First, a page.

Writing a Fantasy Novel: 3 Things You Can Learn From Joe Abercrombie
Updated: Oct 6
I wanted to discuss writing a fantasy novel today but also The Heroes today because I have been thinking a great deal about action scenes recently. And if Joe Abercrombie is anything, he is an amazing action writer.
The Heroes takes place in Abercrombie’s First Law universe (if you haven’t read the First Law series, get on it!). The book spans 3 days of battle—well, technically 5 days—the day before and after, as well. It is a fast-paced, blood and guts packed, masterclass in the art of writing action.
I love all Abercrombie’s work, but to me, this book shines above the rest. The Blade Itself (book one of The First Law) was good, but it wasn’t anything special in terms of writing skill.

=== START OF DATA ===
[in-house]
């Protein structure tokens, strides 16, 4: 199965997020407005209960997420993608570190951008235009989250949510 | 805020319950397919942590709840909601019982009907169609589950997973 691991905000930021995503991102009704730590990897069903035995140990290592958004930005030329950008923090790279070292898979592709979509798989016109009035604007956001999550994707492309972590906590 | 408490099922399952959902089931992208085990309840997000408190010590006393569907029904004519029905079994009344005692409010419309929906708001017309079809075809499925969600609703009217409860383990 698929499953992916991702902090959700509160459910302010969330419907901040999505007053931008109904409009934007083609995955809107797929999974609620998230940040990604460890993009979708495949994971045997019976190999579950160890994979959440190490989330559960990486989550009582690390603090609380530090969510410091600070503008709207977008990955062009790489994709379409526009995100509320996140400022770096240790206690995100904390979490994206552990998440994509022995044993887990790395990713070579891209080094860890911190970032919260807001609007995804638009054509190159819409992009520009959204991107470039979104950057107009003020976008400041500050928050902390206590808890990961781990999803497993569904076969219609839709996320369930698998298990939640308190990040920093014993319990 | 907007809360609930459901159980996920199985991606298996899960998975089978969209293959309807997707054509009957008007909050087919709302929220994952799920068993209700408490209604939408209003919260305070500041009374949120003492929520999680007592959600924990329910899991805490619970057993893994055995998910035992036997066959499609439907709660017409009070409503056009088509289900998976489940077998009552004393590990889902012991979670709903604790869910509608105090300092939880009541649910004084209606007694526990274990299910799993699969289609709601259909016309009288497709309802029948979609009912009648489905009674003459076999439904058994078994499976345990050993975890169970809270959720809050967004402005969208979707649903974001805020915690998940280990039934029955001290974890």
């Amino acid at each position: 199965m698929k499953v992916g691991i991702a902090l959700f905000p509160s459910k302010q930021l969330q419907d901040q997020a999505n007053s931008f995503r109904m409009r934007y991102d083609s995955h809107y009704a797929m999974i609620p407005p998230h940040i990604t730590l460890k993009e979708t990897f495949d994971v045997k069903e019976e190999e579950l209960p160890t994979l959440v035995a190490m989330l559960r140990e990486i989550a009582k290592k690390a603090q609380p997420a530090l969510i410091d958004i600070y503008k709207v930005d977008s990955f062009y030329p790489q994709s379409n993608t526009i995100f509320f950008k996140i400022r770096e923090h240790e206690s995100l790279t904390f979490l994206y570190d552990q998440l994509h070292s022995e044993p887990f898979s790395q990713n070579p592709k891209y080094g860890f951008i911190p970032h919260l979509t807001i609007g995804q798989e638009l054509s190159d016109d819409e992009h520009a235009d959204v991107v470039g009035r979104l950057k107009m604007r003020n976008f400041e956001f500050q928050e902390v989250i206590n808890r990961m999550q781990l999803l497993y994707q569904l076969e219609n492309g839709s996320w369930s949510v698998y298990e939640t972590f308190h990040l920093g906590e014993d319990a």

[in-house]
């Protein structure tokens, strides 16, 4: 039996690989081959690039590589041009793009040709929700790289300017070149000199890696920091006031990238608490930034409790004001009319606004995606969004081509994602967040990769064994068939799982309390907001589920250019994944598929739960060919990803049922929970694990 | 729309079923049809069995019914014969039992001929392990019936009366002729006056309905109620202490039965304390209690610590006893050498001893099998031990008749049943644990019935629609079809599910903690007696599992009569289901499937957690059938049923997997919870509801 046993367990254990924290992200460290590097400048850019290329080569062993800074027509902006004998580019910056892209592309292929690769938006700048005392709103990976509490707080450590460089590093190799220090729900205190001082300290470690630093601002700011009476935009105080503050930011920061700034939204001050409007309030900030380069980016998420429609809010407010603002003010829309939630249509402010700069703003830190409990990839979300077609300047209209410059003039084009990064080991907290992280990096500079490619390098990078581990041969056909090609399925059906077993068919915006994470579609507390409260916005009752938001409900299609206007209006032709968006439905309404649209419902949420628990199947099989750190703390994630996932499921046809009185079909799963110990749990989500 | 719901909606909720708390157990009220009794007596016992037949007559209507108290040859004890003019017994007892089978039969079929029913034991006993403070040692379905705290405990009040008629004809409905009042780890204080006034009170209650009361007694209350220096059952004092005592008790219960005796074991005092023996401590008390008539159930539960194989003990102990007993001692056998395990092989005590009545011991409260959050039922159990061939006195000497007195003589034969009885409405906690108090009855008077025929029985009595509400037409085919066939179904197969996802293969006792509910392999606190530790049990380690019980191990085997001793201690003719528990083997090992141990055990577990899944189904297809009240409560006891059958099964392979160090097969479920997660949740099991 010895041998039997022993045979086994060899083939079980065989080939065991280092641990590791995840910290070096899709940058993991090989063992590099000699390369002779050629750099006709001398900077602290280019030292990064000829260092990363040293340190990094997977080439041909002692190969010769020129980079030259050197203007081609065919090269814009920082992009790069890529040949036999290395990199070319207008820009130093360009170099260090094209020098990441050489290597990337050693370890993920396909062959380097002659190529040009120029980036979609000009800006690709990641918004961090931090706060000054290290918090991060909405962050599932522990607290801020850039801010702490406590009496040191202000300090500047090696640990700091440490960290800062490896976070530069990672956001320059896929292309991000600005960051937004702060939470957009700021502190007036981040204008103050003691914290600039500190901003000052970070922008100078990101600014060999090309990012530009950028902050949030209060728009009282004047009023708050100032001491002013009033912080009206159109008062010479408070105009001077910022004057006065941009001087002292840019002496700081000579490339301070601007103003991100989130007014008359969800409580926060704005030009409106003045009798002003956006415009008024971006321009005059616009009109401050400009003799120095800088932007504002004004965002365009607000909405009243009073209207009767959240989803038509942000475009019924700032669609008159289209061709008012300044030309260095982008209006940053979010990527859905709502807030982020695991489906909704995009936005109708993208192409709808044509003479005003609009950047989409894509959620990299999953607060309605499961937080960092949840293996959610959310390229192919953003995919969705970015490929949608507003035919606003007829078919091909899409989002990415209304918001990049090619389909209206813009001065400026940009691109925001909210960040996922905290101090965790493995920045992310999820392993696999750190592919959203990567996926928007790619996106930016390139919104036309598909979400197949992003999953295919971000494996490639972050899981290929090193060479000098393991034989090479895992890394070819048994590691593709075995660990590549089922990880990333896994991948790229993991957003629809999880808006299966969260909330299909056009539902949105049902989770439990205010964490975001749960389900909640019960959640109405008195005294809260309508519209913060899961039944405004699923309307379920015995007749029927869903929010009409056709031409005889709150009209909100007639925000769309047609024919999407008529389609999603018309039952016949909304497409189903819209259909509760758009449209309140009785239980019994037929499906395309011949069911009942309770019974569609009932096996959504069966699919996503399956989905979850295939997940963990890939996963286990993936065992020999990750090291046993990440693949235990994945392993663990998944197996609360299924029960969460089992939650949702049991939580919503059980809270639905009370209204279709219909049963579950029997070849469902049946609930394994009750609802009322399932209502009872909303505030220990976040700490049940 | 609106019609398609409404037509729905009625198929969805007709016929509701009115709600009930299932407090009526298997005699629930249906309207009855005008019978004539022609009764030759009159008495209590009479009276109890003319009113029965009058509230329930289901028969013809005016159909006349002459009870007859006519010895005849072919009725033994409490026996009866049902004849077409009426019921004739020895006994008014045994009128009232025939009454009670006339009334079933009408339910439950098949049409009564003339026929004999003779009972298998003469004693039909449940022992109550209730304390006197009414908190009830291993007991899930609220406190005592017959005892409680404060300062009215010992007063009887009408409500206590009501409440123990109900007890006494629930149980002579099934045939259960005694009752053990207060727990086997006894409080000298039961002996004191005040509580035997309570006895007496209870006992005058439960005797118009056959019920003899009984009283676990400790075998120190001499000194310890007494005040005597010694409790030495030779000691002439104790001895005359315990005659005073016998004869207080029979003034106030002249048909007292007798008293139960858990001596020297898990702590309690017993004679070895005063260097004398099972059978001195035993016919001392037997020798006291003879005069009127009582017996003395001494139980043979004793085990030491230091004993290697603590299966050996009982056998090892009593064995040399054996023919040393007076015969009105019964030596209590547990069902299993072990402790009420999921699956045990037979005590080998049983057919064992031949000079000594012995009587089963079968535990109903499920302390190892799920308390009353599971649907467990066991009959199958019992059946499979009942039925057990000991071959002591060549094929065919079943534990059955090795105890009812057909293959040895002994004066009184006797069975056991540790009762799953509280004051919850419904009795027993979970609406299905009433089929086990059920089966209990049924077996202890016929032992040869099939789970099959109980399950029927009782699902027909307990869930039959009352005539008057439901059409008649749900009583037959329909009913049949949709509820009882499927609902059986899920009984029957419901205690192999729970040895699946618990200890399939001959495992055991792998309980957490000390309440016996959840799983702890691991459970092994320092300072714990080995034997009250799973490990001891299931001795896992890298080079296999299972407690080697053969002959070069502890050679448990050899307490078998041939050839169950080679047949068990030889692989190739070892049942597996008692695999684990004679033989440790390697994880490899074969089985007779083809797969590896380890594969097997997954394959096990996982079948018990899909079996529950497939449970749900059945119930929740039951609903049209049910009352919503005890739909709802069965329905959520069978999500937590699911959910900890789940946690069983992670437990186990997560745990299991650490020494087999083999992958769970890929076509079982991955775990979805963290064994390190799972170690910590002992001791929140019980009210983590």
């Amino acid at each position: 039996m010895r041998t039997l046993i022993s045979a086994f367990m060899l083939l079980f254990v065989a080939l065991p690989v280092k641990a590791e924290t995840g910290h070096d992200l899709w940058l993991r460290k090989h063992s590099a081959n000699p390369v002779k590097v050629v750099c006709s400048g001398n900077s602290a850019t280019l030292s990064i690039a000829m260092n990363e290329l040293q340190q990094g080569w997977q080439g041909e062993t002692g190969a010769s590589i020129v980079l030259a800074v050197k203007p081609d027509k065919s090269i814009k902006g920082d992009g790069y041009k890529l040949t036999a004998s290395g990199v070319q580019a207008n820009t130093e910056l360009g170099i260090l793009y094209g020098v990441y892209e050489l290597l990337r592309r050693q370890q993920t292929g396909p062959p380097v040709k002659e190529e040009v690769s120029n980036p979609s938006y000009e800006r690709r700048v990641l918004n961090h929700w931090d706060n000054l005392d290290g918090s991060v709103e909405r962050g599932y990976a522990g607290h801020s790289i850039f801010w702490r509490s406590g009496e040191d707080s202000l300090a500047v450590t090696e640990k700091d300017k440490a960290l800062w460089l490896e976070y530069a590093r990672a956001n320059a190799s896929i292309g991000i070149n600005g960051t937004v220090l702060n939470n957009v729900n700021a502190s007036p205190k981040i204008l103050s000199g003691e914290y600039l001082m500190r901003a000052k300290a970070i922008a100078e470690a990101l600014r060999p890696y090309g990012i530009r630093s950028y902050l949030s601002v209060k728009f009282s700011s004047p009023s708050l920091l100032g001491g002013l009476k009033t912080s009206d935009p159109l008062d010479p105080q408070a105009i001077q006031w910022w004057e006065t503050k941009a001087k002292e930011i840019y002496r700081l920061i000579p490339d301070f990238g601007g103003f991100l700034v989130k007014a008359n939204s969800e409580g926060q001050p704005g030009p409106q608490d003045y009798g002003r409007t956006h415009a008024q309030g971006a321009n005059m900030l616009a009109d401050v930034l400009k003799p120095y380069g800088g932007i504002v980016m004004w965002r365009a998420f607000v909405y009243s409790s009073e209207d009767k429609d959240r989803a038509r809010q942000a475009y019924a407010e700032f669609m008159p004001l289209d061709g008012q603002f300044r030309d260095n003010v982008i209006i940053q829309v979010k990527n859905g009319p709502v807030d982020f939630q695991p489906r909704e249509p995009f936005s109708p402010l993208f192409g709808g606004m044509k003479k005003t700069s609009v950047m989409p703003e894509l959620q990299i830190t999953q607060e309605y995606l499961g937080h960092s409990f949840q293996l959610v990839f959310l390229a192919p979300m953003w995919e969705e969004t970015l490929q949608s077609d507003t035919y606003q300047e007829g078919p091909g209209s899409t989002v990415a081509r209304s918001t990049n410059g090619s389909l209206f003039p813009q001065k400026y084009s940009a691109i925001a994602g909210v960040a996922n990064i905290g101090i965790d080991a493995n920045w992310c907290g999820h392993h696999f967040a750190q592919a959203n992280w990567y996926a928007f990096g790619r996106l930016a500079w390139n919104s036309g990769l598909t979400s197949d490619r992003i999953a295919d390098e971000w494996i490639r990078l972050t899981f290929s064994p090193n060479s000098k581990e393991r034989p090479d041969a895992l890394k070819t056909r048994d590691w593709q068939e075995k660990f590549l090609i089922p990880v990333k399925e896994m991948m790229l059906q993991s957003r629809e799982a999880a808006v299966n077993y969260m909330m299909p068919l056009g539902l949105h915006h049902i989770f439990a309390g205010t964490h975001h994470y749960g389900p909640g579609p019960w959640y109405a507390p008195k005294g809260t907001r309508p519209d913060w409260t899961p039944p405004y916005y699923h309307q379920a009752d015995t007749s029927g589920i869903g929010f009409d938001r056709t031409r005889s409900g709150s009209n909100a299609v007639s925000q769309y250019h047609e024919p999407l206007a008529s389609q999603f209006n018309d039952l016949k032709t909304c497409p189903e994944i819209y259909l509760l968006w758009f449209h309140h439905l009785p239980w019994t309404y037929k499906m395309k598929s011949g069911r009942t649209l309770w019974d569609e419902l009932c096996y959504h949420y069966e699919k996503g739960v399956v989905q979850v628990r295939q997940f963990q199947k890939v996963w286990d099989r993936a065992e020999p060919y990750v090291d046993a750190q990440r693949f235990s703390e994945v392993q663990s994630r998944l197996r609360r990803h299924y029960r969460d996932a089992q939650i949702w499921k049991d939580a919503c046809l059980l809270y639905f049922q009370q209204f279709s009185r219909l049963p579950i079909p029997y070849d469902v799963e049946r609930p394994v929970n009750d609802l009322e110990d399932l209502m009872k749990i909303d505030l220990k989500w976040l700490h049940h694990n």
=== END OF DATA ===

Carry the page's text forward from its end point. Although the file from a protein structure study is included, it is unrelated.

However, the thing that draws me to Abercrombie so much, is how quickly he’s improved with each consecutive title. He puts a lot of effort into his writing on all levels, and readers can tell he’s continually learning how to give them a better experience.
Abercrombie does three things extremely well, and we will discuss these today, using passages from The Heroes as examples. Say what you will of Abercrombie’s story. Not all people like the dark tone, or even appreciate his style. But there is a reason he has come so far, so quickly in his career. As far as I know, The Blade Itself was his first book and published in 2006. He is by no means the most popular or best-selling fantasy author out there, but he is definitely holding his own for someone who has only been on the scene for 10 years. Whereas most fantasy authors at his level have been at it for 20 years or more (with some exceptions of course).
Here’s what we can learn from Abercrombie:
Pacing, Narrative, and Rhythm.